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Is the Labradoodle a Mutt, or a Superdog?

Life magazine Labradoodle cover
The Perfect Dog?

There are dozens of websites dedicated to what was once an ‘unknown’ oddity from Australia. A lot of breeders will tell you that Labradoodles are hypoallergenic superdogs which make ideal family pets. Your neighbor tells you that they’re overpriced mutts sold by greedy puppymills. Who is right? Who can you trust? Why should you give this website anymore weight than the next guy down the road?

To begin with, I don’t have a dog in this fight (so to speak). I’m not a Labradoodle owner, and I’m not a breeder. Actually, I own two dogs, both Labs. However, I’ve watched the growing fascination with Labradoodles since the early 2000’s when they first broke into the scene on the cover of Life (Sunday insert).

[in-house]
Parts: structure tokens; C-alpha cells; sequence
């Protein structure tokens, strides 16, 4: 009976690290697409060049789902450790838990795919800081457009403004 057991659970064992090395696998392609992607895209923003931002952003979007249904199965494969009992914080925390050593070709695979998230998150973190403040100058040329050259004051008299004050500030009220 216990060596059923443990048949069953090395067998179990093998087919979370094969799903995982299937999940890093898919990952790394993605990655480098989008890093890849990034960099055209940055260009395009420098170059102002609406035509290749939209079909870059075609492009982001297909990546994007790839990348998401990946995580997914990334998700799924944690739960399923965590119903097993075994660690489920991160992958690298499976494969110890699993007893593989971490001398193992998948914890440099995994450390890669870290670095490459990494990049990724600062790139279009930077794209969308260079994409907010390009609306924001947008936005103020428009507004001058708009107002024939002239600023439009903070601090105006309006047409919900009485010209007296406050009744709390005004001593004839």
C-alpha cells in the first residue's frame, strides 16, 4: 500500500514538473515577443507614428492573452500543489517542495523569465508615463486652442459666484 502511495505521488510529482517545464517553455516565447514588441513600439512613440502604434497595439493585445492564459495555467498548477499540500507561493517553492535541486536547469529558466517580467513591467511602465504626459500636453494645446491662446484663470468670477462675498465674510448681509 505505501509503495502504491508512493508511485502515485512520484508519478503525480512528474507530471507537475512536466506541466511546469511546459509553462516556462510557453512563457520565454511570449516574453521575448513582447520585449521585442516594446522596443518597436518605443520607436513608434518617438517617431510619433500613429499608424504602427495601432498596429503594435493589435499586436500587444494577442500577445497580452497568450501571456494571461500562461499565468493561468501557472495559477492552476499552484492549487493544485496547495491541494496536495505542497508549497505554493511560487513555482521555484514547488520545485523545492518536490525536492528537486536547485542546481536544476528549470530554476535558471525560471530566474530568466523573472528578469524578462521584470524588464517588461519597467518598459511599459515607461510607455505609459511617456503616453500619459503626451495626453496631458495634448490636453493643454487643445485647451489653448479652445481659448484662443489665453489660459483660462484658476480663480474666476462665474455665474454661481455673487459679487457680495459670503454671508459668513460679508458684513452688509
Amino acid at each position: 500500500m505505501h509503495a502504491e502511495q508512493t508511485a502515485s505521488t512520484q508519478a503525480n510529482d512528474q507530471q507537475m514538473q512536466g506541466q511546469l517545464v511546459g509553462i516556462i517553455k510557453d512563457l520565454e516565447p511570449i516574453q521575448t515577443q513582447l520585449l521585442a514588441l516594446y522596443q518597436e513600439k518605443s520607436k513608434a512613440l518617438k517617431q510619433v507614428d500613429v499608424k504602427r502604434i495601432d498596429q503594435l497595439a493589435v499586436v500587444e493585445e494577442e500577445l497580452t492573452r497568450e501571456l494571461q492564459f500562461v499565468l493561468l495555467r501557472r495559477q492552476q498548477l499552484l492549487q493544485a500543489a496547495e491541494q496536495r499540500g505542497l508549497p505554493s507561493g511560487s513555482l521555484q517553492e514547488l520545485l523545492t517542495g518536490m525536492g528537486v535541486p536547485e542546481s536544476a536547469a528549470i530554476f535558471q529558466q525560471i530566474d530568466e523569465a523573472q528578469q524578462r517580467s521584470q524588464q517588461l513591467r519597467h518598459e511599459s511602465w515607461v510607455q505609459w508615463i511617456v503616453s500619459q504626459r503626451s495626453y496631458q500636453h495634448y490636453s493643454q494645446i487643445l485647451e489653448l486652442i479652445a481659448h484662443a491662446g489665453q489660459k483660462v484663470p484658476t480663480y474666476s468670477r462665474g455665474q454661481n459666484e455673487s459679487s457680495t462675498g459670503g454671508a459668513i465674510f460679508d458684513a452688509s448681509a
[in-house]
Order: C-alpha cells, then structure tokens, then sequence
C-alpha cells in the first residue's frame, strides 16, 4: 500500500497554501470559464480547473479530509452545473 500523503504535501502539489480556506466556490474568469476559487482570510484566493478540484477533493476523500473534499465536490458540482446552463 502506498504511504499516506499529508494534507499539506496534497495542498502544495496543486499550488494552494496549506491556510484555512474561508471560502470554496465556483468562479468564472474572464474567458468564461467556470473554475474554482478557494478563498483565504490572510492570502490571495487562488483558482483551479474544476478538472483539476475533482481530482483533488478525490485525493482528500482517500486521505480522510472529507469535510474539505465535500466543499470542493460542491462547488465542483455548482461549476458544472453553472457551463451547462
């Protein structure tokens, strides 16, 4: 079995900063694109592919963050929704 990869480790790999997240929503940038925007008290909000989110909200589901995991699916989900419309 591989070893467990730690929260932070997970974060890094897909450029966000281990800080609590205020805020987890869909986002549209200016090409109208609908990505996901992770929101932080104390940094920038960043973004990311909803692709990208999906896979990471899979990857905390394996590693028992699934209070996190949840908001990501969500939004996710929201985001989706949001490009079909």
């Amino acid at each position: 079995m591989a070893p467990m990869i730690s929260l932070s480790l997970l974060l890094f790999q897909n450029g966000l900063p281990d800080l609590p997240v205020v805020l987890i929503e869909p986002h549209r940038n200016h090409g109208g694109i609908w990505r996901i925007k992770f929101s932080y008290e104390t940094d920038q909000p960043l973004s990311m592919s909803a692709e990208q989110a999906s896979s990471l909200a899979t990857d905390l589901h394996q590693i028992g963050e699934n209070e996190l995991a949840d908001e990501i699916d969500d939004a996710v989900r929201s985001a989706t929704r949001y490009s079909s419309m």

My parents own a Labradoodle, and he is one great dog. I know not all Labradoodles are ideal family pets, but they may be a dog you should consider. And you shouldn’t automatically rule them out as being undesirable crossbreeds. Here’s why.

All Breeds Began As Crossbreeds

Unless you have a wolf for a pet (which I don’t recommend). Your dog is a result of thousands of years of selective breeding. Owners would take wild dogs, domesticate them, and then breed in (or breed out) the characteristics they wanted.  Some were bred for ‘work’, others were bred for play.

Over time, the breeds we have now were developed, standardized, and recognized by organizations (started by breeders and owners) to ‘define’ what makes the ideal dog, according to their breed.

Today, we recognize that the Labradoodle may be a fad, or it may be a new breed which is currently in-development. Only time will tell.

However, since a lot of Labradoodles are still F1 – First generation dogs which are a direct mix of a Lab and a Poodle (usually a standard poodle), there are some advantages to this setup.  The first advantage is hybrid vigor. We’ll discuss other benefits of this later, but as you’ll come to see, these dogs are very intelligent and easy to train common commands such as sit, stay, and at more advanced commands such as leash training, and “staying”.